Image source: thecuriousbrain.com
Whenever child sexual abuse by clergy is revealed, the church involved always says that these things happened decades ago, and that procedures are in place to ensure such crimes can no longer occur. This has been the theme at the recent New South Wales State government and Victorian State Parliamentary enquiries. It has also been used by the Catholic and Anglican churches, the YMCA and Scouts Australia at the hearings of the Royal Commission into Institutional Responses to Child Sexual Abuse.
At the Royal Commission hearings, due to begin 28th January, the Salvation Army is most likely to say the same thing about abuses at its Children’s Homes.
However, such things are still occurring in recent years, not just recent decades. Further, since the Salvation Army is a multinational organisation, operating in 126 countries at last count, the total number of such recent offences is very large. Because a full coverage would constitute a book, a few cases have been selected, randomly (really!), from the many reported elsewhere.
When caught out in these more recent cases, the response has been altered to indicate, usually, that the organisation is co-operating fully with the relevant authorities, and reviewing its practices. It also is in the habit of claiming these are very rare, isolated cases. The Salvation Army’s many corporate business “partners” are having to review their associations with the organisation. For example, Target stores have banned the Salvo’s “red kettle” collections at Christmas outside its stores.
In El Paso, Texas, U.S., a 16 year old girl had been helping a Salvation Army officer, Luis Leonel Valdez, load toys in a warehouse, for distribution to poor children at Christmas. Afterwards, he took her to McDonalds for a meal which they ate back at his house. The girl said that the coffee “tasted funny” so she stopped drinking it after a while, and fell asleep watching television.
Next thing she knew, she awoke in Valdez’s bedroom without pants or underwear and with her blouse pulled up. She also felt pain in her vaginal area. She ran out of the house and called police on the American emergency number, 911.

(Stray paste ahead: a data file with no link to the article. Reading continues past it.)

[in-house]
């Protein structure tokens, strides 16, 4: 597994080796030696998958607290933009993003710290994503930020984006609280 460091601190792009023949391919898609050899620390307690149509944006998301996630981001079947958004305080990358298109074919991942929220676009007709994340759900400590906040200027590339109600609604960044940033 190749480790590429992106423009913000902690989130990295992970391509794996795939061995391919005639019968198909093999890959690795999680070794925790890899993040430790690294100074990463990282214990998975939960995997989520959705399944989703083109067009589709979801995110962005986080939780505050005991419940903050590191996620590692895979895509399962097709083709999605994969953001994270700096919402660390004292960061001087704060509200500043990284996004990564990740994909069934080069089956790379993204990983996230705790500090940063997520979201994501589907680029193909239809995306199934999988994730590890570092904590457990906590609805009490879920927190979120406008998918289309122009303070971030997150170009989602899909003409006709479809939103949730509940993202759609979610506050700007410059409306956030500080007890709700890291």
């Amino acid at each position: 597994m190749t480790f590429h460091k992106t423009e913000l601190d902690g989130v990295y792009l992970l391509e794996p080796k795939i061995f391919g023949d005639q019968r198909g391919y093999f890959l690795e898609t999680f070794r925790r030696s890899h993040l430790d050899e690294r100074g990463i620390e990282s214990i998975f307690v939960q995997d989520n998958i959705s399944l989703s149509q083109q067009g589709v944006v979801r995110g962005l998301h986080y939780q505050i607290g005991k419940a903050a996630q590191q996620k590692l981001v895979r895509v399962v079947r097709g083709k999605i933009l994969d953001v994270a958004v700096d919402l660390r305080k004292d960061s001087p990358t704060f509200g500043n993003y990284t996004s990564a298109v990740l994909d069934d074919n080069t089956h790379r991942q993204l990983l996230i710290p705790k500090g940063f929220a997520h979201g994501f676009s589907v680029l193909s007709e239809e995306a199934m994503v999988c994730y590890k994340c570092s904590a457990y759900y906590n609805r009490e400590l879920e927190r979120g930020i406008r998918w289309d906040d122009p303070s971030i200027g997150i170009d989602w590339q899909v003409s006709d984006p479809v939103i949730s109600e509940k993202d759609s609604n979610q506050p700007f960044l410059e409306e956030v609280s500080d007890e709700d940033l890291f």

The girl was taken to hospital, where it was determined that she had been raped. A DNA test matched Valdez. He made no statement about the DNA match. Investigators believe that there could be other victims, and have set up a telephone line for victims to call.
A Salvation Army spokesman,”Major” Michael Morton, said that: “The Salvation Army has strict policies with respect to officers being alone with children. Under no circumstances are officers allowed to take them to their homes… The officer has been suspended.”
In another case, at the Granville Salvation Army community center, Michigan, U.S., parents were attending services, and the children were attending Sunday school. Afterwards, one mother could not find her two-year-old daughter, at first. Later, she found her alone in the dark of the church basement.
The mother reported to police that her daughter “was fully nude and screaming for me. I honestly think I went into shock. Seeing her standing there crying I can only imagine how she felt. Like my mom wasn’t here for me.” Seconds later, the pastor was telling her “We don’t need to call the police. You can’t go up and down the street talking about this. Meet me up here tomorrow.”
However, the woman had no intention of keeping quiet. Later, at a Children’s Hospital, the doctor who examined her daughter told the mother to be strong. She said that her child had been sexually assaulted. A rape kit and DNA evidence were collected. Tests indicated rape did not occur, but the exam states there were “numerous lacerations to the child’s genital area.”
A Salvation Army spokesman said: “Our prayers and thoughts go out to her and her family. We continue to assist the police with their investigation…. We continue to express deep concern”
Here is another case from earlier this year. A Mr. Peterson worked at the Salvation Army shelter in Bentonville. A family with a 10 year-old son stayed at the shelter. The boy slept overnight at Peterson’s house several times. Peterson admitted that he helped the boy shower, and slept naked in the same bed, but denied abusing him.